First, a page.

HomePackaging and MOCARecycled PET, more chemicals migrate from bottles to drinks

Recycled PET, more chemicals migrate from bottles to drinks

More potentially dangerous chemicals migrate from bottles to beverages when PET is recycled rather than virgin. This is demonstrated by a recent study published in the Journal of Hazardous Materials.

Chemical safety of recycled PET

I ricercators area of  Brunel University in London examined 91 scientific studies on the migration of chemicals from plastic bottles to their contents. Namely water, fizzy drinks, fruit juices, milk and other drinks.

It emerged that the level of migration varies according to some variables, such as the geographical location of the producer, the retention times, the number of re-uses and the type of content. And it is greater if the bottle is made of recycled PET.

Found 150 chemicals

Of the 193 substances researched chemicals, as many as 150 were detected by migration from the PET bottle to the food. In 18 cases, the detected concentration exceeds the regulatory limits. The group includes several phthalates and nickel, almost always in excess in fatty foods.

41 only of the 150 chemicals detected are included in the 'positive list' of the EU regulation on plastic materials in contact with food (FCM).

Call for a 'clean' recycled pet

The chemicals found in foods bottled in recycled PET seem to result from the sum of two sources. Those due to the original PET, even if not added intentionally, and the substances deriving from the recycling process of the material, due to the contamination of the raw material, also through the labels.

According to the researchers, the risks described must be solved with a more accurate management of the processing of recycled PET.

Recycled pet, the SUP directive

The use of rPET (Recycled PET), after all, is one of the measures identified to reduce plastic pollution.

Directive 2019/904 (or SUP directive, Single Use Plastic) in fact provides that PET (polyethylene terephthalate) bottles contain at least 25% recycled plastic by 2025, 30% by 2030. (2)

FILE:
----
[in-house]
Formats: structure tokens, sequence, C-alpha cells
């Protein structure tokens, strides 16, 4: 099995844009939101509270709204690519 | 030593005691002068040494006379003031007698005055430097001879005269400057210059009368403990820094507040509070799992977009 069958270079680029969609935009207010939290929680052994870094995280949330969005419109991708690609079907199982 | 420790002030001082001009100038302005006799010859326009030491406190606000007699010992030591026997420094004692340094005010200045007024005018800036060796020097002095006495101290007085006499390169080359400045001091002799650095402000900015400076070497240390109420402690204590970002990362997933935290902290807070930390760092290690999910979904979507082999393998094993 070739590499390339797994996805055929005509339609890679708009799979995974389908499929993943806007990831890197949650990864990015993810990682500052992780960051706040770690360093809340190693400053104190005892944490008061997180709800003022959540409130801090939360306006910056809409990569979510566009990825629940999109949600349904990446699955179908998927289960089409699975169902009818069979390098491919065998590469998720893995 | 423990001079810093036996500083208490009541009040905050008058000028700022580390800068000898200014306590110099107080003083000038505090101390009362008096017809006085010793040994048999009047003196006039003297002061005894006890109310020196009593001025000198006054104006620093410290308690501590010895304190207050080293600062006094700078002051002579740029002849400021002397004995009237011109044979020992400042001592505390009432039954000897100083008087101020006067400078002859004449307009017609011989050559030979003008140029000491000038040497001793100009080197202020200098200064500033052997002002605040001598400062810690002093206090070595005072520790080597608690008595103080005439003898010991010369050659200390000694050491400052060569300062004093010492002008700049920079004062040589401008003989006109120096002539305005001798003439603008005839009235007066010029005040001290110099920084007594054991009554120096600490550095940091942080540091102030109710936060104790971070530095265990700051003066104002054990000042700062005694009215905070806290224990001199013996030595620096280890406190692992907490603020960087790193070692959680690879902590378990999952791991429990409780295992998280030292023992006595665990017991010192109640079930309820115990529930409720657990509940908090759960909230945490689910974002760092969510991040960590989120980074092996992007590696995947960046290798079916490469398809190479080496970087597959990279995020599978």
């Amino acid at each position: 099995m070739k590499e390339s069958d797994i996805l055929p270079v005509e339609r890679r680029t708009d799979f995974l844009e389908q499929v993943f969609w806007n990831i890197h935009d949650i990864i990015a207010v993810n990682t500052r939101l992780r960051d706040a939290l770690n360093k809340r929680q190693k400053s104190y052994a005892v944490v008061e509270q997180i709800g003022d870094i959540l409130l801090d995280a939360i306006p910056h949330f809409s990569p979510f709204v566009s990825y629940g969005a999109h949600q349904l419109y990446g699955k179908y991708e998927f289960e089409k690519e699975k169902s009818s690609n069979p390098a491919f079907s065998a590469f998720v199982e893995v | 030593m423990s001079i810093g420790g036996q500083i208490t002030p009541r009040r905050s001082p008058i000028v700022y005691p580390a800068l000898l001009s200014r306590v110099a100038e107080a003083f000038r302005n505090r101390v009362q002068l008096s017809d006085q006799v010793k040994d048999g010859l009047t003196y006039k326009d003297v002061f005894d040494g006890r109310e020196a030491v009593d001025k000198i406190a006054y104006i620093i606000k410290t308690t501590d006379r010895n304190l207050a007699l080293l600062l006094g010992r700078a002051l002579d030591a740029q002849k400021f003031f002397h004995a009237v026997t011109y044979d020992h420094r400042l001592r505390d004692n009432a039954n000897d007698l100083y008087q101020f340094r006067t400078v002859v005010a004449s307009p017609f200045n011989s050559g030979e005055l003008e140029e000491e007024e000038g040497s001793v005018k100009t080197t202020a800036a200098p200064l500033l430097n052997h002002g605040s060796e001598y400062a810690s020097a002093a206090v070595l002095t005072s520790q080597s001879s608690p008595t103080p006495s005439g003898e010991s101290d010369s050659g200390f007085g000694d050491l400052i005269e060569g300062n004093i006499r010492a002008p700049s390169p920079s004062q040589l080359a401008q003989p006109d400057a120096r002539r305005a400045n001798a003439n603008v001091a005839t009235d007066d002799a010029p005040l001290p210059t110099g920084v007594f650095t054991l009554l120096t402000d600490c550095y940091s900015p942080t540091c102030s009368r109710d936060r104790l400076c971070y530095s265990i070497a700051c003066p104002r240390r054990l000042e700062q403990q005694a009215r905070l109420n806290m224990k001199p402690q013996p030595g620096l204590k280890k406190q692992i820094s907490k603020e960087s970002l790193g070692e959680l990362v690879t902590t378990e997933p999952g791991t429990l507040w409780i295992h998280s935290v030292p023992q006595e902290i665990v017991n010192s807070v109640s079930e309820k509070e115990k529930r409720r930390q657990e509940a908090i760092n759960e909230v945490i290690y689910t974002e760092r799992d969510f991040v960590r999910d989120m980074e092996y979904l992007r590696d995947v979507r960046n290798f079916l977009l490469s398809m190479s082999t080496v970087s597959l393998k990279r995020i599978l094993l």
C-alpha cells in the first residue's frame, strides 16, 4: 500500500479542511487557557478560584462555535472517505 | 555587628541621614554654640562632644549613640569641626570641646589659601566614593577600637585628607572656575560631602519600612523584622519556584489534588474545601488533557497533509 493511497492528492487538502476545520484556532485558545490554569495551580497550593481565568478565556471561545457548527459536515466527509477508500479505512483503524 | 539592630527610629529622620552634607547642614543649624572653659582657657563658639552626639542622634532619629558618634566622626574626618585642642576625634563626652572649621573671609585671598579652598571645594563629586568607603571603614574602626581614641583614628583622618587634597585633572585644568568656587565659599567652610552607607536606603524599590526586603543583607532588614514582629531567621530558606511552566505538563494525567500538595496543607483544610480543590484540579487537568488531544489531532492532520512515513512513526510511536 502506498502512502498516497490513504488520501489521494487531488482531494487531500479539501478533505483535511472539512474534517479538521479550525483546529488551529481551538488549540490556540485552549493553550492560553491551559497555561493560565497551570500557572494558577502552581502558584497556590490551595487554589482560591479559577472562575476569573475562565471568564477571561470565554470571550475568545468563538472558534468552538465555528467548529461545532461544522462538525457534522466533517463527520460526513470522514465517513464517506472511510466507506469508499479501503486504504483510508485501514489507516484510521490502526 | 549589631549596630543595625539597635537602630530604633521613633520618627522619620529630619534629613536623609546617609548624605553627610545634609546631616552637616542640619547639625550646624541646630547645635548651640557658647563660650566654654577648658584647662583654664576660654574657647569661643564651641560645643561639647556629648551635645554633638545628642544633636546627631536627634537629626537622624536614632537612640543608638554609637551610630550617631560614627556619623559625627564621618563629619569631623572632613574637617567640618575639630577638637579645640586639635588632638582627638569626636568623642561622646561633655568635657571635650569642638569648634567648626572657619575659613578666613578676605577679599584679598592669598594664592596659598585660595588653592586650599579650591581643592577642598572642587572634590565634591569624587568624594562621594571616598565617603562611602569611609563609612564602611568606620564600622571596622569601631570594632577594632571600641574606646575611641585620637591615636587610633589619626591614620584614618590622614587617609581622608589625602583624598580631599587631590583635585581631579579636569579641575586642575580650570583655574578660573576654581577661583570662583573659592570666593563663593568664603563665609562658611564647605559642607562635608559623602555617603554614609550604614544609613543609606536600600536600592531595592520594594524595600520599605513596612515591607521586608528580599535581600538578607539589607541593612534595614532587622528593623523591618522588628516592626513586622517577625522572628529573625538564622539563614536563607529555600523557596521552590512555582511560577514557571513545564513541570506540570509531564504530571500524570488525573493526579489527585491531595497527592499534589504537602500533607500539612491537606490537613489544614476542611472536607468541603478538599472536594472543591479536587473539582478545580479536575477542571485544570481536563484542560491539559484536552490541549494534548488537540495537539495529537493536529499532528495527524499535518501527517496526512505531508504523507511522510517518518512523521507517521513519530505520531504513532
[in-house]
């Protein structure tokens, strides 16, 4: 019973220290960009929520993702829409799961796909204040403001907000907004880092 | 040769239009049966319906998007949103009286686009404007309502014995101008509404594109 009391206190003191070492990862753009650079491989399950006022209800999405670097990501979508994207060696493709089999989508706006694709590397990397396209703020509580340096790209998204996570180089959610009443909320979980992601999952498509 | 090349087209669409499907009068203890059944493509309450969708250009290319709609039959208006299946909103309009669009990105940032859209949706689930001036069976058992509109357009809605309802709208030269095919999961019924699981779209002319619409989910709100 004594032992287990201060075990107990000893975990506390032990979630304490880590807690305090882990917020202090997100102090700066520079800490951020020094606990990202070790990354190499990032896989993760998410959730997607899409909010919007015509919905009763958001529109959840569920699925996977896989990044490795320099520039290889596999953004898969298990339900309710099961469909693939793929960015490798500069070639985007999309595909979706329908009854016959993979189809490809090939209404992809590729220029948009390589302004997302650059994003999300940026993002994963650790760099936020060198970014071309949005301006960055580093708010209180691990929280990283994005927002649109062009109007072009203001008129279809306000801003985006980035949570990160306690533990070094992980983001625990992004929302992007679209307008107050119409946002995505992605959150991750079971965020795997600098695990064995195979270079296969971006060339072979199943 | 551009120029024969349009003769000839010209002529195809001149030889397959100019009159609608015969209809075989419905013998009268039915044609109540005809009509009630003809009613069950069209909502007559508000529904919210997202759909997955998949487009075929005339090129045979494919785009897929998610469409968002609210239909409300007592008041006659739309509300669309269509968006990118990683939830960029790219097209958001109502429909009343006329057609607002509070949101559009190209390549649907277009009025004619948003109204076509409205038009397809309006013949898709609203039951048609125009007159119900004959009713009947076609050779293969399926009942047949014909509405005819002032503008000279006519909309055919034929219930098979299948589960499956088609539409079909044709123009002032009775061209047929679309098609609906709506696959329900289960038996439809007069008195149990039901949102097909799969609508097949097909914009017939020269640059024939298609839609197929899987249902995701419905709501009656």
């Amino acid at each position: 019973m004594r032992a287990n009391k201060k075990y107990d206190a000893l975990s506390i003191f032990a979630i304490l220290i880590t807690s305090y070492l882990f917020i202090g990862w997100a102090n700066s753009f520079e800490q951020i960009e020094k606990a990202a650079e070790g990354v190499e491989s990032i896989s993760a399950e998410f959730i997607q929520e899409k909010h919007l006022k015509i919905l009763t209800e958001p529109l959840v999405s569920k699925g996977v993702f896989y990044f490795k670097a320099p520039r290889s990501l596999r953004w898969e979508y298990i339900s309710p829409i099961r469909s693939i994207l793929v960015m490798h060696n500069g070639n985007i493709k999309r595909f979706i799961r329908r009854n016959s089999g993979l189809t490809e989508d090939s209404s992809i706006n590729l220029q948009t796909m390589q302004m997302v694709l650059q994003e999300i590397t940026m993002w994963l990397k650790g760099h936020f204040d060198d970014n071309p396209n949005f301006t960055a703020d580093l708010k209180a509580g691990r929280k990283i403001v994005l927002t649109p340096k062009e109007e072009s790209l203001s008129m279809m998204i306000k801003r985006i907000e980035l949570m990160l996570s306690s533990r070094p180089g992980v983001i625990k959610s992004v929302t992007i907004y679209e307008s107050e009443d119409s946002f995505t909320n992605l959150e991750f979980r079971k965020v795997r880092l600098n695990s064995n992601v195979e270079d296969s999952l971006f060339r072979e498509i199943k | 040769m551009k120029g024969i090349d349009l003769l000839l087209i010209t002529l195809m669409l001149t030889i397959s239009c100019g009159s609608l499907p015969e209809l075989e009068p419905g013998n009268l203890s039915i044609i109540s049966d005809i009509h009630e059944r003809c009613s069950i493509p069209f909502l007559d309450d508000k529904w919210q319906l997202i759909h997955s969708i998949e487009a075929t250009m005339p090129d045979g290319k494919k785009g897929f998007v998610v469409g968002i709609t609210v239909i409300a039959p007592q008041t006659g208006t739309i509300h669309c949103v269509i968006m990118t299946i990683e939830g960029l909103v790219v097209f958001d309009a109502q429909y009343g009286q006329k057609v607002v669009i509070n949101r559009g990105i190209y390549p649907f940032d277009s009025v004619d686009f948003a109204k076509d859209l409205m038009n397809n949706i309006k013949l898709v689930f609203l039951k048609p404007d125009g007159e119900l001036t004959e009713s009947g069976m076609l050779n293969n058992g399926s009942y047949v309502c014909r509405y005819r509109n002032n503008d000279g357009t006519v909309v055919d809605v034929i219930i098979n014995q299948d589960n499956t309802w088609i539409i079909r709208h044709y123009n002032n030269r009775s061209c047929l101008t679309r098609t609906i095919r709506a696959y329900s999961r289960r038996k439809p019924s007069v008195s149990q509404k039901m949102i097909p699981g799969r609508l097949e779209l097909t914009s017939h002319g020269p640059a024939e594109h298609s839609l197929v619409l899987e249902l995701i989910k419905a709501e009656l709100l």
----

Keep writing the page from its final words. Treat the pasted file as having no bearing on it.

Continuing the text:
rPET, skyrocketing prices

In view of these deadlines and in the presence of a shortage of 'secondary raw materials', the race to adapt beverage packaging and the shortage of recycled PET (rPET) have already led to significant increases.

'From January 2021 the cost of recycled PET flakes (rPET) is rose 103% in Europe, reaching 1.690 euros per ton. The cost of bales of PET bottles, the starting material for making flakes, has risen even faster, reaching more than three times the values ​​of last year.', reports the campaign website'A good return - much more than a rejection'.

Marta Strinati

Notes

(1) Spyridoula Gerassimidou, Paulina Lanska, John N. Hahladakis, Elena Lovat, Silvia Vanzetto, Birgit Geueke, Ksenia J. Groh, Jane Muncke, Maricel Maffini, Olwenn V. Martin, Eleni Iacovidou. Unpacking the complexity of the PET drink bottles value chain: A chemicals perspective. Journal of Hazardous Materials, Volume 430, 2022, https://doi.org/10.1016/j.jhazmat.2022.128410.

(2) Luca Foltran. The guidelines of the SUP directive. GIFTS (Great Italian Fopod Trade) 8.7.21. https://www.greatitalianfoodtrade.it/imballaggi-e-moca/le-linee-guida-della-direttiva-sup

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Professional journalist since January 1995, he has worked for newspapers (Il Messaggero, Paese Sera, La Stampa) and periodicals (NumeroUno, Il Salvagente). She is the author of journalistic surveys on food, she has published the book "Reading labels to know what we eat".

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